TEHRAN, Feb 11- Hundreds of thousands of Iranians took to the streets Tuesday to mark the 35th anniversary of the Islamic revolution, buoyed by progress in nuclear talks with world powers and a modest easing of sanctions.
In Tehran, huge crowds thronged central Azadi square ahead of a speech by President Hassan Rouhani, the relative moderate who has reached out to the West since taking office in August.
Many of them railed against the United States, still regarded by the Iranians as the “Great Satan”.
“We don’t trust America. All they want is to plunder our wealth”, a 20-year-old Bassij (Islamic militia) member told AFP.
“We are fine with enduring the hardships (of international sanctions) because it will lead to the preservation of our rights,” he added as he joined the Tehran crowds.
The 35th anniversary of the revolution that ousted the US-backed Shah — and set in motion Iran’s international isolation — comes as Tehran rides the wave of a landmark nuclear deal with major powers.
Under the November accord, Tehran agreed to curb parts of its atomic drive for six months in exchange for marginal relief from international sanctions.
Iran and the P5+1 group of world powers are due to resume nuclear talks next week in Vienna on a comprehensive agreement to allay international concerns Iran is seeking nuclear weapons capability.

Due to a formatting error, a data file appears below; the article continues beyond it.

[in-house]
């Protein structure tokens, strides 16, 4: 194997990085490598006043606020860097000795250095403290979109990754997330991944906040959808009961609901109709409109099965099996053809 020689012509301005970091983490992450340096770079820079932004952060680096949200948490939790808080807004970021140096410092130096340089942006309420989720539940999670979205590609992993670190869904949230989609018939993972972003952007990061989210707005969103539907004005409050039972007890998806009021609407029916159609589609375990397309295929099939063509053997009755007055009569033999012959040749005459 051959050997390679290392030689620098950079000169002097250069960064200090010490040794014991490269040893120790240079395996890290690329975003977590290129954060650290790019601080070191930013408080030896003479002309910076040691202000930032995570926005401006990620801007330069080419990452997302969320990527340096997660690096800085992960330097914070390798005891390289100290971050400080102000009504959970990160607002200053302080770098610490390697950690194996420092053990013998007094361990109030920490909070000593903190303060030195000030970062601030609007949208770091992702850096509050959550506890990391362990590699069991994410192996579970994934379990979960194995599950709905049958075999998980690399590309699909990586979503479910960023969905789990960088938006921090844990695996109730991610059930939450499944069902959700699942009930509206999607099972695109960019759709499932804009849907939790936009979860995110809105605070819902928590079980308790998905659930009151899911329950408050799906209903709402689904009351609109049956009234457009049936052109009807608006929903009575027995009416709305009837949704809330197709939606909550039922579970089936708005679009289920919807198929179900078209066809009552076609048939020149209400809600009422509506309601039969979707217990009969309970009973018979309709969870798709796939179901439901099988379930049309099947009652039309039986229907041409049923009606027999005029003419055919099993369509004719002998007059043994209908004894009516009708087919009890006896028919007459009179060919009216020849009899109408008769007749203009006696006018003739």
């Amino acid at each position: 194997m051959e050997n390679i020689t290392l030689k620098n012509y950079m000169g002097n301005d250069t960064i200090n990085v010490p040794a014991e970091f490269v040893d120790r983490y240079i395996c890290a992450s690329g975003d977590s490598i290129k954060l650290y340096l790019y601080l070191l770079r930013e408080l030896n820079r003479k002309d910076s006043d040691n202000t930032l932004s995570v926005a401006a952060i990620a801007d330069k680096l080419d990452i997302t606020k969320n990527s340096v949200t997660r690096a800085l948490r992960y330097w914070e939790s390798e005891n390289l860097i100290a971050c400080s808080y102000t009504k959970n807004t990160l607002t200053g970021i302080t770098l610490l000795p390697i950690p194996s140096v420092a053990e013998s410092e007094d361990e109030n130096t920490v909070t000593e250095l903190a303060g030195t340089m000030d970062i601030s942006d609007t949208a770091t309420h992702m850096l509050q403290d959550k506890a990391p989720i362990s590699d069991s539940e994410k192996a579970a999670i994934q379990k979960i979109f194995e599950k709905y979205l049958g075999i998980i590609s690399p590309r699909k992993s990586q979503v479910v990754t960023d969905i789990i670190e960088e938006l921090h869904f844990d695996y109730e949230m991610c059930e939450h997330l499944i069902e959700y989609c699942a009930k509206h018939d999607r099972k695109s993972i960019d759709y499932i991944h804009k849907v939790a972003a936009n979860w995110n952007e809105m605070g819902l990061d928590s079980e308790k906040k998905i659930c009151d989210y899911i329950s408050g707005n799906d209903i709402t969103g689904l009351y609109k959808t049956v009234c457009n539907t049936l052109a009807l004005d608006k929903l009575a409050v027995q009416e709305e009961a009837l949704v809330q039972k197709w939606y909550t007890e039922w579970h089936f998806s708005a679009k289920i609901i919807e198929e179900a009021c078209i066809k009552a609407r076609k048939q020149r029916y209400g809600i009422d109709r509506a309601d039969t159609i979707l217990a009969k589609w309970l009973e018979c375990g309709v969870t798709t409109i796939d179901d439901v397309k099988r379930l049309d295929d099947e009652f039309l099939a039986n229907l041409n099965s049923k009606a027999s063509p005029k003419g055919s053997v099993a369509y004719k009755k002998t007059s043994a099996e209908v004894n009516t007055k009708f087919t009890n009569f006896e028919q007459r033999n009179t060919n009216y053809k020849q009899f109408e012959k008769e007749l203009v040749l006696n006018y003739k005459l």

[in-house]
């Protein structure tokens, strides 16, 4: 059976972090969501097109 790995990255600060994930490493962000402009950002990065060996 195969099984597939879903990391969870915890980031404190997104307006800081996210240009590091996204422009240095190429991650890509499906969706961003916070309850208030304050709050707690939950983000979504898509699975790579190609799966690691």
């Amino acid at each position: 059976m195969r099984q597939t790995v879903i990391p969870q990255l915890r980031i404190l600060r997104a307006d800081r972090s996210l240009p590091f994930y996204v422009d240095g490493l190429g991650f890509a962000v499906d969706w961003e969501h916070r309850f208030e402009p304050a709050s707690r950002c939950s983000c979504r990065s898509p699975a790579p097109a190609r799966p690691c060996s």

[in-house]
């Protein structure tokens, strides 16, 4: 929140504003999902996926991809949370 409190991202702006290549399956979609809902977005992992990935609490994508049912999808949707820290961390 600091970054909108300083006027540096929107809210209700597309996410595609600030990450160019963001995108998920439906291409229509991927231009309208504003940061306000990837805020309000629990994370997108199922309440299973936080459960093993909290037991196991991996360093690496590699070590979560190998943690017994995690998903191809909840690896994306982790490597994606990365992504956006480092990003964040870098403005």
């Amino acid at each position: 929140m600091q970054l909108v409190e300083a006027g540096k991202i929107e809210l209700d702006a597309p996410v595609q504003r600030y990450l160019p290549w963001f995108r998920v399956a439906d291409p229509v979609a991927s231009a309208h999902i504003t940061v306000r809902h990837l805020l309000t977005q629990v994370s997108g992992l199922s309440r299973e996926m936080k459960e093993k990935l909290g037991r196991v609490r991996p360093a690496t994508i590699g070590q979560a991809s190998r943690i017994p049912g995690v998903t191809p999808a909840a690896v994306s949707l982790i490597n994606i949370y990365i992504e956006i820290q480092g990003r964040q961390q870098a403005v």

In parallel, Iran also made progress over the weekend with the UN nuclear watchdog by agreeing to divulge information that could shed light on allegations of possible past weapons research.
Under a deal reached in Tehran with the International Atomic Energy Agency (IAEA), Iran will explain its need for sophisticated detonators that could be used to initiate a nuclear chain reaction.
Rouhani, who has the support of reformists, insisted on Monday that Iran was “serious” about negotiations on a comprehensive deal with the P5+1 powers — The United States, China, Britain, France, Russia and Germany.
“Iran is ready to enter negotiations with the P5+1 to reach a comprehensive and final agreement,” he told Tehran-based foreign diplomats.
“We are serious in this regard,” he said.